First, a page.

The man who has taken his team to the last four in nine of his 18 seasons said entering the Allstate Sugar Bowl Greater New Orleans Sports Hall of Fame is indeed a team effort, like all years of victory – with discipline.
“I didn’t take any shots and didn’t play any defense. Some might say that all I did was ‘fuss and swear,’ ”Griffith said with a laugh. “But it’s about all of those guys who competed. The majority of them have graduated and they are doing well. And many of them still use the discipline and the principles that we tried to teach them.
“A star does not shine brighter than the whole galaxy. I’m proud that there are a whole bunch of ‘twinklers’ out there.
Griffith also coached with Sarah Towles Reed (three years); at Dillard University (head coach, 2011-15); and with the Dallas Mavericks (assistant coach, 2005-07). He has also served as Athletic Director at Landry High, Sophie B. Wright High and SUNO (2017-20).
The Greater New Orleans Sports Awards Committee was formed in 1957 when James Collins led a group of sports journalists to form a Sports Awards Committee to immortalize the history of local sport. For 13 years, the committee has honored local athletes on a monthly basis. In 1970, the Sugar Bowl stepped in to sponsor and revitalize the committee, leading to the establishment of the Greater New Orleans Sports Hall of Fame in 1971, honoring 10 legends of Crescent City in its first induction class. While adding the responsibility of selecting the Hall of Fame, the committee continued to recognize the best amateur athlete in the Greater New Orleans area each month – the honors enter their 65th year in 2021. To be eligible, a athlete must be from the greater New Orleans area or must compete for a team in the metro area.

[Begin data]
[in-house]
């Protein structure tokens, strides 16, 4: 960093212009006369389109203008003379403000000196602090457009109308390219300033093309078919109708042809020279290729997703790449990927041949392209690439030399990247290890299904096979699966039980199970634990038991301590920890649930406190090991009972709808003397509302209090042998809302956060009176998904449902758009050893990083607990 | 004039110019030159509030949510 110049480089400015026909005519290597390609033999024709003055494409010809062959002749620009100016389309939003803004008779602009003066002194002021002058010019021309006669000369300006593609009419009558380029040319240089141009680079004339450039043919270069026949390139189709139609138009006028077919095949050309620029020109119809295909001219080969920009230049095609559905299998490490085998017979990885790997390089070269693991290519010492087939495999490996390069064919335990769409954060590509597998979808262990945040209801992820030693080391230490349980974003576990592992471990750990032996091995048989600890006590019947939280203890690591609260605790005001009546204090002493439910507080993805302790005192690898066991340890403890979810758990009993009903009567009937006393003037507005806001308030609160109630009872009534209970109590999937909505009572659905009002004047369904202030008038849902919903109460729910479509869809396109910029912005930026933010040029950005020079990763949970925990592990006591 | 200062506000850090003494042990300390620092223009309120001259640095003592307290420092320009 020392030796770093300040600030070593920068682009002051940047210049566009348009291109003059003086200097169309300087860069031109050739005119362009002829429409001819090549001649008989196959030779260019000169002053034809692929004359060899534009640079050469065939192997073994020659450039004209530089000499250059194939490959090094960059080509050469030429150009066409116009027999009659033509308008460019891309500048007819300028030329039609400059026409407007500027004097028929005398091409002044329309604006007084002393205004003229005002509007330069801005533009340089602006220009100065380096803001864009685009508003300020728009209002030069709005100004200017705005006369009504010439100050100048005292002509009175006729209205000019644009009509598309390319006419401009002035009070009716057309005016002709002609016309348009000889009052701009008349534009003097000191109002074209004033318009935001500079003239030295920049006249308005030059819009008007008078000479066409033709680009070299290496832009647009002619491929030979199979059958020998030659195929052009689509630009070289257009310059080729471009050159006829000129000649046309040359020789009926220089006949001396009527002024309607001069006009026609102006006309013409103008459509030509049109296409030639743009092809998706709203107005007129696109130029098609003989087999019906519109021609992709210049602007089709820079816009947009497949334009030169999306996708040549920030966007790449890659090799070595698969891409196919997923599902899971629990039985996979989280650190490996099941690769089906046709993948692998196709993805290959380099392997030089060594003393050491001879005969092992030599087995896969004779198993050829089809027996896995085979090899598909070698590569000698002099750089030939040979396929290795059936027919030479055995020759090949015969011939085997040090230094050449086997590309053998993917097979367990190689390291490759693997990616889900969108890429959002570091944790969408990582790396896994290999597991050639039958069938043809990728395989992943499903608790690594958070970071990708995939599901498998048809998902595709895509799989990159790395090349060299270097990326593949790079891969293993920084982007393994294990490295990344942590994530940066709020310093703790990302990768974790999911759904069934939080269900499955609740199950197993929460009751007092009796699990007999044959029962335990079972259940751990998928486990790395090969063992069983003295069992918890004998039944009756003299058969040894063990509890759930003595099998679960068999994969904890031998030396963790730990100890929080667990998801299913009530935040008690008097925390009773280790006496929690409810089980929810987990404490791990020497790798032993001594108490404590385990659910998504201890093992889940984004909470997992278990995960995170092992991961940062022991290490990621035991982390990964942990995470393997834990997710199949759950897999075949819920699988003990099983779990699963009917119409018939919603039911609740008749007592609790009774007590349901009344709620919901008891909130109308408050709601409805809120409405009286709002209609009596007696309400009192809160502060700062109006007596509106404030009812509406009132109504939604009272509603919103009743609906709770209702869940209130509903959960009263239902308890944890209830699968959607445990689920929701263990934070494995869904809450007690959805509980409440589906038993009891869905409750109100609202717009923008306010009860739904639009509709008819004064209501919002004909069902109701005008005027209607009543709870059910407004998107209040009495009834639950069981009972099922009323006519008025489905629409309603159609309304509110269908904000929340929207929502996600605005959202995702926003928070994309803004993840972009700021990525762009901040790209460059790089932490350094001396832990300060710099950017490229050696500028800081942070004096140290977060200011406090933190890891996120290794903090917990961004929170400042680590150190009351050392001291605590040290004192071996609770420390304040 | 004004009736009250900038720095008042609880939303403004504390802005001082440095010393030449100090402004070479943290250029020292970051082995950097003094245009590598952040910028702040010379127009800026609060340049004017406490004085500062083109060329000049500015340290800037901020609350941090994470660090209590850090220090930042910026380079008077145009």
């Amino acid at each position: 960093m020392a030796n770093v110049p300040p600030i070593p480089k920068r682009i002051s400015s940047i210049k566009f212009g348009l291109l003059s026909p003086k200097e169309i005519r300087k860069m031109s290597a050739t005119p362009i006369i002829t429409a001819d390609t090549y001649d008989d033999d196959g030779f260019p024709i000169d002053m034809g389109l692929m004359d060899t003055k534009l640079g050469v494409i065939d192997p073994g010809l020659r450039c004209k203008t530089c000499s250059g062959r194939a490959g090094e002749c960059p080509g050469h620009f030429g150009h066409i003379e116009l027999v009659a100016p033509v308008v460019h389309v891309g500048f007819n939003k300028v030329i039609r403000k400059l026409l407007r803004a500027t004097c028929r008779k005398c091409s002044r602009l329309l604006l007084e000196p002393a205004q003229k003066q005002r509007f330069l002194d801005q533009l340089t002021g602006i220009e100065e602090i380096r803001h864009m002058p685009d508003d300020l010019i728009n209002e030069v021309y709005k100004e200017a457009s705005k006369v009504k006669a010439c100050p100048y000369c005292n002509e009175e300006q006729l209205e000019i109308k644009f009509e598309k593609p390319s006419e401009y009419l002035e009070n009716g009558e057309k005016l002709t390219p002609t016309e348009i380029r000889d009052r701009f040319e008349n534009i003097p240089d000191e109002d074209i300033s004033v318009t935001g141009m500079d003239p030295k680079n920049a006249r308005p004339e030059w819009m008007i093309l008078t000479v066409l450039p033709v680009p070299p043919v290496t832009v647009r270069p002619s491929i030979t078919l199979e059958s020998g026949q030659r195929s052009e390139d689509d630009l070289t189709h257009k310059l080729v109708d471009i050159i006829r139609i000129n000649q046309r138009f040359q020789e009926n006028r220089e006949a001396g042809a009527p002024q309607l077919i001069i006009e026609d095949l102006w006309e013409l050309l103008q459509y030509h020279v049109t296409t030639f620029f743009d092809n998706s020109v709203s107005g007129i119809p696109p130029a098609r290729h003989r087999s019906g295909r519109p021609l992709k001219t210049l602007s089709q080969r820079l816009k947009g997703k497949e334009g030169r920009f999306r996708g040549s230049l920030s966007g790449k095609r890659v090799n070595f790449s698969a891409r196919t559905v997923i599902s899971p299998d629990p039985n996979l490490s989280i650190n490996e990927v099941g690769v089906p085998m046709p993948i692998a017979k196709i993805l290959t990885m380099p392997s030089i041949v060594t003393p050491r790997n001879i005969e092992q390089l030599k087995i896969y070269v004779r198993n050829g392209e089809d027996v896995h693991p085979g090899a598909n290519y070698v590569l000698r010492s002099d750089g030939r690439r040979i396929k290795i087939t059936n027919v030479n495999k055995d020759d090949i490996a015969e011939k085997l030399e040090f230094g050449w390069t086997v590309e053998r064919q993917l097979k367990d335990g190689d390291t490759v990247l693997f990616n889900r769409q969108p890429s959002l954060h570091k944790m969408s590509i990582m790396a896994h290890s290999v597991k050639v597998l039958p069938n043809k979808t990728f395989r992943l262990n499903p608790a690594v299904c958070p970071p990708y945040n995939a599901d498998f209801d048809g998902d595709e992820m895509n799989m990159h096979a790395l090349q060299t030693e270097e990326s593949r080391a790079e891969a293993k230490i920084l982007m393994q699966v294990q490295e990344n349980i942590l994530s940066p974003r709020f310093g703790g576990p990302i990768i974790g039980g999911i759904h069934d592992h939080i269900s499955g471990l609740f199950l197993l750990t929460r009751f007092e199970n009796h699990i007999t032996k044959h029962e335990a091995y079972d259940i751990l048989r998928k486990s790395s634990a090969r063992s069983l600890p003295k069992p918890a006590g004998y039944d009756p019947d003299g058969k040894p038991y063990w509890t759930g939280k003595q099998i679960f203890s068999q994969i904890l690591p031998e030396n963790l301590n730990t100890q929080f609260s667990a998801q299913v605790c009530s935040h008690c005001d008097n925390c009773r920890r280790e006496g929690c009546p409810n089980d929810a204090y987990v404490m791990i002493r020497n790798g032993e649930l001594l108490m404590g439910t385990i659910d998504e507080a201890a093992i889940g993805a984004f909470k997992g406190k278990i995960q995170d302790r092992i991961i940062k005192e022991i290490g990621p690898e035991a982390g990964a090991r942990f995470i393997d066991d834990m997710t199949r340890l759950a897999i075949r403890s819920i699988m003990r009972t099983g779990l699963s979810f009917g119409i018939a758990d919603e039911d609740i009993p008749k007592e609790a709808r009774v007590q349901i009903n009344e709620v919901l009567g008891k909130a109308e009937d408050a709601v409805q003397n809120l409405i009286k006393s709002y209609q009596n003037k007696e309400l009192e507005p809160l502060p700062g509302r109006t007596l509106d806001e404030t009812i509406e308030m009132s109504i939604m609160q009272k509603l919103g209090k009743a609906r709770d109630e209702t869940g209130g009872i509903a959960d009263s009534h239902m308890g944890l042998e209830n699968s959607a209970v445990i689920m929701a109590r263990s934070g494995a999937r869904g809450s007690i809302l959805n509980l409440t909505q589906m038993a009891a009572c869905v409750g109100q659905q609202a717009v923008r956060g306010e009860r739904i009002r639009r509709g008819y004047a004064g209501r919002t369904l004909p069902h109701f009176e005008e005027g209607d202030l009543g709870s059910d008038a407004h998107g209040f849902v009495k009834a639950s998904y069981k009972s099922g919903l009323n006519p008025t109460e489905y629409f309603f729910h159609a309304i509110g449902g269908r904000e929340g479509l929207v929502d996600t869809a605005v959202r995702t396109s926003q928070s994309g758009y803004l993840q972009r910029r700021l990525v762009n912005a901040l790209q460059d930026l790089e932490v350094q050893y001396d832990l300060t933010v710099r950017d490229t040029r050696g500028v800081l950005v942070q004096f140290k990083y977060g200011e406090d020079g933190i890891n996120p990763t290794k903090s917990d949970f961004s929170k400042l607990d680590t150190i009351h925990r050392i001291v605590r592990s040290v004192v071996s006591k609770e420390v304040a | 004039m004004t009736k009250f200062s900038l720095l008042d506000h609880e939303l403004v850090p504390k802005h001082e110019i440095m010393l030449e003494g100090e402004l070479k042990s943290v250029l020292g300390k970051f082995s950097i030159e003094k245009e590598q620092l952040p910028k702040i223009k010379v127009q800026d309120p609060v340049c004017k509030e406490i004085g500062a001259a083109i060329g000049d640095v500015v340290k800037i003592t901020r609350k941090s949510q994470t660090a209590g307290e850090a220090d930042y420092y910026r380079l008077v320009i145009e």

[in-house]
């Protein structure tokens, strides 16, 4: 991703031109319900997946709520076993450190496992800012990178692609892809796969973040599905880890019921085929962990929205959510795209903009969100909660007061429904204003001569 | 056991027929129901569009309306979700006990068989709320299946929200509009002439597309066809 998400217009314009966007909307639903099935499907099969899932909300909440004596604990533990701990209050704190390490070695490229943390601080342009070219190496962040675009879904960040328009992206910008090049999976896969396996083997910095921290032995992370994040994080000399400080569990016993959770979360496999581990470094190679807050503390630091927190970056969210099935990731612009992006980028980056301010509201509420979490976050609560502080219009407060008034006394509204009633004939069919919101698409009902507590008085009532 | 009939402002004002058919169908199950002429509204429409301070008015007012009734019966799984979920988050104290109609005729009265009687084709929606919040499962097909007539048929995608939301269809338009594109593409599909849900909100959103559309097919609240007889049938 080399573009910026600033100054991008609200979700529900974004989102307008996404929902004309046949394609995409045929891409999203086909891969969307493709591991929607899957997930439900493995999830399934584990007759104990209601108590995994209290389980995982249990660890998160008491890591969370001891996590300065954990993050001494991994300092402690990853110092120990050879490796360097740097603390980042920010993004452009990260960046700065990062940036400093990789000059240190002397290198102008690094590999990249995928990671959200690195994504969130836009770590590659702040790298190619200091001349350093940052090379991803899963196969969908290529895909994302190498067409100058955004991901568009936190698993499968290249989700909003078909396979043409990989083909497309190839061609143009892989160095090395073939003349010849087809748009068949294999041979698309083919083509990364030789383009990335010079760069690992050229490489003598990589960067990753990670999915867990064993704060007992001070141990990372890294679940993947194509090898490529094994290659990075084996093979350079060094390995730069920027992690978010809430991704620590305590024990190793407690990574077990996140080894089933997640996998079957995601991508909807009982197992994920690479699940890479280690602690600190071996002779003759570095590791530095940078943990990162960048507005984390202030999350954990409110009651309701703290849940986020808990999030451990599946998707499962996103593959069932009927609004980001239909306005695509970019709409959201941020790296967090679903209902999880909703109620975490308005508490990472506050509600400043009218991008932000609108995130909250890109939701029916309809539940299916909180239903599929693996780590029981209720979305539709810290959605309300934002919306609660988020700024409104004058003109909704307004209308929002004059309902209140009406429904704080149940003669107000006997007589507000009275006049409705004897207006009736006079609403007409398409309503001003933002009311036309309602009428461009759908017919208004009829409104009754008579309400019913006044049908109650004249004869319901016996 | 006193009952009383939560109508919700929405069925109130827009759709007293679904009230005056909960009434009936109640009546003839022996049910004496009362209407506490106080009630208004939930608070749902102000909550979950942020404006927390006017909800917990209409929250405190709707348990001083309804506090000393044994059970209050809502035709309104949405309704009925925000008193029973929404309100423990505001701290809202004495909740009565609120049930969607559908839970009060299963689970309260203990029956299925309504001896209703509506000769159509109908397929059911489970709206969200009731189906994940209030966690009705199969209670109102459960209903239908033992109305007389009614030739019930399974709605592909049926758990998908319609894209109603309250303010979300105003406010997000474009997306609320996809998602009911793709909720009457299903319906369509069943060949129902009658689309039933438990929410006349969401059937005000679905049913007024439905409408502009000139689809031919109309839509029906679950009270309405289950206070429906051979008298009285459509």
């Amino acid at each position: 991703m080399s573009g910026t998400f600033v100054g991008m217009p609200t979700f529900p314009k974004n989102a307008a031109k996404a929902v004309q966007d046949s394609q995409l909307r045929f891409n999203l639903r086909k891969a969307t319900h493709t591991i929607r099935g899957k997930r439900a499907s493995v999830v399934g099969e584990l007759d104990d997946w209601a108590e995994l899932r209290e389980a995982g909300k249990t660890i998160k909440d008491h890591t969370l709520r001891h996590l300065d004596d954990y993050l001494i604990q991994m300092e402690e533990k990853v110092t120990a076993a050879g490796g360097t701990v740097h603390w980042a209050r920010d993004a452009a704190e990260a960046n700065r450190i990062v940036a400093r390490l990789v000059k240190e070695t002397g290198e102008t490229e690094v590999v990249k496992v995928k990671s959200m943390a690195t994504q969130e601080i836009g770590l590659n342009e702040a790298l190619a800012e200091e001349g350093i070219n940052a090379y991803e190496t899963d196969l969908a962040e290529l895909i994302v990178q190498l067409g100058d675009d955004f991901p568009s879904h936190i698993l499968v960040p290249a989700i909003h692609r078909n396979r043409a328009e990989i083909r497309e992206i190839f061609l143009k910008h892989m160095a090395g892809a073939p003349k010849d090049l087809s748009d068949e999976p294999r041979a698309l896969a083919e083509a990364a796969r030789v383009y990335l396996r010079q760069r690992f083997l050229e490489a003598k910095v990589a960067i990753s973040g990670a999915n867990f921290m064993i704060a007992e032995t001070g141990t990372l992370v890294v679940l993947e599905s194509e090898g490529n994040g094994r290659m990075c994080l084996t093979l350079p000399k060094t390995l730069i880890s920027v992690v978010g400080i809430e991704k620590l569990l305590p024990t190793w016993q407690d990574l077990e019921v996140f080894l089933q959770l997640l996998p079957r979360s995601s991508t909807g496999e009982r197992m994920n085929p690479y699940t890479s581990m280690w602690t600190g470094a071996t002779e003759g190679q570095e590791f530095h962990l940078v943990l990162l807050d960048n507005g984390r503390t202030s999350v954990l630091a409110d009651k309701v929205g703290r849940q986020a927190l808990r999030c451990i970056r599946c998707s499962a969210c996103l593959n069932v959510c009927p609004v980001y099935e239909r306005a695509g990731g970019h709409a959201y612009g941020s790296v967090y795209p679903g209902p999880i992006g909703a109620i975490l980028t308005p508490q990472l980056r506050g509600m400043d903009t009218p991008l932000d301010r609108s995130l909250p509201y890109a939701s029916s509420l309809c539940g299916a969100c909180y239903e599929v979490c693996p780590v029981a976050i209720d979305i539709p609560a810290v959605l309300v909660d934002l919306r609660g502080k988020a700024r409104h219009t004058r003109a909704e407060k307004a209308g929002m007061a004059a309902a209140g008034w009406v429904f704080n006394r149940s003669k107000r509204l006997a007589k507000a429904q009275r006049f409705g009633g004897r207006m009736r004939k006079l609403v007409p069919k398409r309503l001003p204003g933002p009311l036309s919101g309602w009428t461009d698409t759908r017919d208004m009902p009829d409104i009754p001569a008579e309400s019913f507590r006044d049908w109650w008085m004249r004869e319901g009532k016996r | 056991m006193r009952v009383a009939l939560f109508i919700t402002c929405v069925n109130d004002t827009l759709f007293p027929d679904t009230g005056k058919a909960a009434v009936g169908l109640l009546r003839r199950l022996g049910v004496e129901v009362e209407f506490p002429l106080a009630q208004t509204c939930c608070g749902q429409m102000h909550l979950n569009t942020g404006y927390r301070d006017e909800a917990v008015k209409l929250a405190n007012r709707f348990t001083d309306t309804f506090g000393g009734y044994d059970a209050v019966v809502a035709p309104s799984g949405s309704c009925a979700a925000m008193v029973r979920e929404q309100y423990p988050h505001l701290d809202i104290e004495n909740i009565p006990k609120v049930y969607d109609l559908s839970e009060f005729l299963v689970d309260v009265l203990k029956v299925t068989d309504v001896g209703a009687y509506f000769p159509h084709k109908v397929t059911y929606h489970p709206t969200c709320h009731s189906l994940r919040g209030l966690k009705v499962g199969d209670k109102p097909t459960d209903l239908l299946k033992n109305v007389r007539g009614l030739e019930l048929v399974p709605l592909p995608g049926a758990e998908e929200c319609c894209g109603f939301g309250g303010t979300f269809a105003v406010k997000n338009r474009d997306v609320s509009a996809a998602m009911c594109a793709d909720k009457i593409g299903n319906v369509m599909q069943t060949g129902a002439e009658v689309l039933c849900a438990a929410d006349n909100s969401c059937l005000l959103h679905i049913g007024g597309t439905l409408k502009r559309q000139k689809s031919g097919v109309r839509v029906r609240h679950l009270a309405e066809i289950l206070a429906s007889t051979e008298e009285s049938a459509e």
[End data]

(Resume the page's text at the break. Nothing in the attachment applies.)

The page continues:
The Allstate Sugar Bowl has established itself as one of the premier college football bowl games, hosting 28 National Champions, 99 Hall of Fame players, 51 Hall of Fame coaches and 19 Heisman Trophy winners at the during its 87 years of history. The 88th Allstate Sugar Bowl Football Classic, which will feature the best teams from the Big 12 and the SEC, is scheduled to be played on January 1, 2022. In addition to football, the Sugar Bowl Committee invests over $ 1 million annually. in the community through hosting and sponsoring sporting events, awards, scholarships and clinics. Through these efforts, the organization supports and honors thousands of student-athletes each year, while injecting more than $ 2.7 billion into the local economy over the past decade. For more information visit www.AllstateSugarBowl.org.